In the summer of 2020, I started the very ambitious project of developing an educational operating system.

Anecdotally, I got a little sidetracked along the way as I realized that I didn’t like the hardware target for this OS. I had originally chosen a typical RISC-V based board, which included the not so education-friendly CLINT and PLIC (respectively, a timer device and a programmable interrupt controller). This led me to develop a collection of educational I/O devices, called LupIO, which I published last June! But anyway…

One of the main problems, in my opinion, with almost all previous attempts at creating educational OSes is that their authors don’t impose strict bounds to their project. Take the emblematic Minix for instance. If the first version of Minix was the educational OS, it seems like all the successive versions brought it towards being a professional, complex OS rather than an educational one. I’ve seen firsthand the same pattern multiple times in academia. Someone starts an OS for educational purposes, then realize they could use it for research too, and they start adding an endless stream of features which quickly make their OS not suitable for education anymore.

In order to avoid repeating the same pattern, I wanted to restrict my OS to a certain specification from the ground up. In the world of OSes, the first standard that seemed to carry some weight was POSIX.

The POSIX standard

In the early 1970s, pioneering engineers at AT&T Bell Labs began developing a small operating system that they called Unix. Initially written entirely in assembly language, it was rewritten a couple of years later in a new high-level language, especially developed for the occasion by the same group of engineers, called C. This programming language switch enabled Unix to be easily portable to new computer hardware, which reinforced its already growing popularity.

Because AT&T was not yet authorized to sell Unix directly as a product, Unix started to be licensed to outside parties from the late 1970s. Throughout the 1980s, many academic and commercial variants of Unix were harshly competing: amongst the strongest competitors (with their own Unix variants) were UC Berkeley (BSD), Microsoft (Xenix), IBM (AIX) and Sun Microsystems (Solaris).

The big issue for application developers was that all these variants were not quite compatible. The variants each had slightly different interfaces (different headers, different system calls, etc.) which forced developers to have to manually port their applications. This is because of this portability issue that, starting from the mid-1980s, a new standard began to be specified: POSIX (Portable Operating System Interface).

The goal was to specify a certain interface between OS and applications, which all POSIX-compliant OSes would provide. If an application used only POSIX services, then its source code would be guaranteed to be compatible with all POSIX-compatible OSes at no extra development cost.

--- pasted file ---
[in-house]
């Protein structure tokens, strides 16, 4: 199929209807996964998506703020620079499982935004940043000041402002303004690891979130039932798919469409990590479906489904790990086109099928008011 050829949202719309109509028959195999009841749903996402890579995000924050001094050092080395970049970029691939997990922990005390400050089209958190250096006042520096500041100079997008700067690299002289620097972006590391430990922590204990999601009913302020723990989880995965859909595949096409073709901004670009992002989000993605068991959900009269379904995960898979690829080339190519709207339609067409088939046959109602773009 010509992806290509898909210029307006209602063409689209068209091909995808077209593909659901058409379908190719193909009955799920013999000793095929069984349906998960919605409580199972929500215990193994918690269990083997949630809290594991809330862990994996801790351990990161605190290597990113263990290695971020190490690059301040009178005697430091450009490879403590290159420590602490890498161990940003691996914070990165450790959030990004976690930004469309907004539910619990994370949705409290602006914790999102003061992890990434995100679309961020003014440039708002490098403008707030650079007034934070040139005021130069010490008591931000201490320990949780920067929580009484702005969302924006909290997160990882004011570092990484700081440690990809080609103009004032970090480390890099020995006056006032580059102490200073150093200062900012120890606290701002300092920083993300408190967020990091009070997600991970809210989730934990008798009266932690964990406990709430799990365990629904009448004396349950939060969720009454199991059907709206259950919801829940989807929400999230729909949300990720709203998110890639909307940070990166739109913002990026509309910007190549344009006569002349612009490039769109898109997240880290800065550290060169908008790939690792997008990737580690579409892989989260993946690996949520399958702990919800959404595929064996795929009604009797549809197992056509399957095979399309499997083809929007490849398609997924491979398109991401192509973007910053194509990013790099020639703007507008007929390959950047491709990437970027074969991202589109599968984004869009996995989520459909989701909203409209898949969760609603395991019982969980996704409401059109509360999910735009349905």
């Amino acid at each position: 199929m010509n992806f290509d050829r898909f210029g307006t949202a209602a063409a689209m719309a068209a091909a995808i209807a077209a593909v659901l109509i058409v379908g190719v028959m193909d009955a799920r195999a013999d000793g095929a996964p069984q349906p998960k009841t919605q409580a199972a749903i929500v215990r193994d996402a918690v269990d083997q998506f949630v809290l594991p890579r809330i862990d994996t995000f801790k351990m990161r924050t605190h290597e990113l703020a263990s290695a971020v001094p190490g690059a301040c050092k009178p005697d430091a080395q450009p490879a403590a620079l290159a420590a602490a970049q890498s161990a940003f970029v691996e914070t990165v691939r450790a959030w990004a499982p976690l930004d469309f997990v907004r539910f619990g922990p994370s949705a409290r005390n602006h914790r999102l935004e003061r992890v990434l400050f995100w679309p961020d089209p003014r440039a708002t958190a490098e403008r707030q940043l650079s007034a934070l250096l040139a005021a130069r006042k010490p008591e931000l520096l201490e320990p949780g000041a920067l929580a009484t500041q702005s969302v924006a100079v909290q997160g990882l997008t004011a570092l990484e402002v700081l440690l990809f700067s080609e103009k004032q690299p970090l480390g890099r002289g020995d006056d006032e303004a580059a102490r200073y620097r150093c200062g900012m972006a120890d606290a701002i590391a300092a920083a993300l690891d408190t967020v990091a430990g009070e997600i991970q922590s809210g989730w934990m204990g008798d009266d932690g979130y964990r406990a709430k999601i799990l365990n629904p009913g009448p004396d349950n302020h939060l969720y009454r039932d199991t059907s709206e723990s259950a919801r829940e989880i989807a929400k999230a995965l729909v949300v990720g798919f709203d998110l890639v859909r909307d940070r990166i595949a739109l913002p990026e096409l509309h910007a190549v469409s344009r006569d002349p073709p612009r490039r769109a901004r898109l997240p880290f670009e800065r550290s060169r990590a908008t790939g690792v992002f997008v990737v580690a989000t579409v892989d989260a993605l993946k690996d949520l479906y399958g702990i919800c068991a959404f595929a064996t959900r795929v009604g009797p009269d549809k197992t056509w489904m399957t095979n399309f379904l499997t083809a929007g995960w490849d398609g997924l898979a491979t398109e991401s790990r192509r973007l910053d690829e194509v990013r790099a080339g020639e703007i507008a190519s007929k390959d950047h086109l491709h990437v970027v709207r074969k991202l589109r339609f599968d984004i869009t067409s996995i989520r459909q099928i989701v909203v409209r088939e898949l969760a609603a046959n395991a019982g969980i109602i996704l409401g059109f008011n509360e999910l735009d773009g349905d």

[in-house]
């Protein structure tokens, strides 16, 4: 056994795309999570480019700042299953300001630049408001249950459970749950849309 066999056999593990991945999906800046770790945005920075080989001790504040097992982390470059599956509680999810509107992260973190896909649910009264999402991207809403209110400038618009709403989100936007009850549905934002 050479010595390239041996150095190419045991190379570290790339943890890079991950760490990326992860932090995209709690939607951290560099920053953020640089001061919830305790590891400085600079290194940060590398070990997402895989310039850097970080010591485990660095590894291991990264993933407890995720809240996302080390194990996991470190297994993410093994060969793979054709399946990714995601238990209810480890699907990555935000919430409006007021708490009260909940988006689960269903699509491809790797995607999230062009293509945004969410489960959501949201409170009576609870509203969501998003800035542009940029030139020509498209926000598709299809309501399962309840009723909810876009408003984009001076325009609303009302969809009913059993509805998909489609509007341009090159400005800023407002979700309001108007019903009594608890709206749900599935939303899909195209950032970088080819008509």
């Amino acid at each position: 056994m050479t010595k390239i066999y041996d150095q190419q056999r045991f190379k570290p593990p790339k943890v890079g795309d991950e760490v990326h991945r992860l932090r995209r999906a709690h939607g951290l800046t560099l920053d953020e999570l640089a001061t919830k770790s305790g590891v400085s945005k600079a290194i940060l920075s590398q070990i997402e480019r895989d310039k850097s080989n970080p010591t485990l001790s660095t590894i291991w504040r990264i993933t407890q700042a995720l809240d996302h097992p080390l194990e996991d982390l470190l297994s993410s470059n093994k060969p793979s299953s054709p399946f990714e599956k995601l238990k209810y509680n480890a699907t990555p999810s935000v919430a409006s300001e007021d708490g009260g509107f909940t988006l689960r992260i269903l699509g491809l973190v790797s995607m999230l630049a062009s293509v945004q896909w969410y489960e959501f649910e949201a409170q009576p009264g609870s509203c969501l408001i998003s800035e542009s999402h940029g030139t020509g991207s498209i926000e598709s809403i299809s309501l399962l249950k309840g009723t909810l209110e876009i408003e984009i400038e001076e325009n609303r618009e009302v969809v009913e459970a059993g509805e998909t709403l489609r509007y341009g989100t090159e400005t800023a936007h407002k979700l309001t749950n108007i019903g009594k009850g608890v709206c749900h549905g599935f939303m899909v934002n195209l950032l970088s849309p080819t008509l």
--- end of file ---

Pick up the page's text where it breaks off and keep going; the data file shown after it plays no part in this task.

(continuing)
The first version of this new standard was released by IEEE in 1988, under the name IEEE Std 1003.1-1988. This first version focused strictly on core services: process creation and control, signals, file and directory operations, pipes, C library, etc.

Originally, POSIX was divided into multiple standards. In addition to POSIX.1, which we just presented, the other parts were published all through the 1990s: POSIX.1b in 1993 (real-time extensions), POSIX.1c in 1995 (thread extensions), and POSIX.2 in 1992 (shell and utilities). But after 1997, all the POSIX standards were gathered under a single umbrella for simplicity. Multiple versions of the standard have been published since then: POSIX.1-2001, POSIX.1-2008, and POSIX.1-2017.

Finding POSIX.1-1988

Because I would like my educational OS to be a small and simple as possible, I decided to go for the very first version of POSIX. So I started looking online to find the document, but after many many hours of searching the Internet, this document was nowhere to be found. The closest I could find was another document called “1003.1-1988 - IEEE Standards Interpretations for IEEE Standard Portable Operating System Interface for Computer Environments”, which only contained specific clarifications about the 1988 standard.

It took me a while to discover that the POSIX-1.1988 had been adopted by the US federal government for its own use, and that the federal government has filed its own version of the standard under the name “FIPS 151-1” (Federal Information Processing Standards Publication 151-1).

Searching for this name online quickly brought me to what I was desperately looking for!

The standard POSIX-1.1988 and its successor POSIX-1.1990 are both available online:


My educational OS project still has a very long way to go but at least, I can follow one of the first OS-related standards ever published, more than 30 years ago!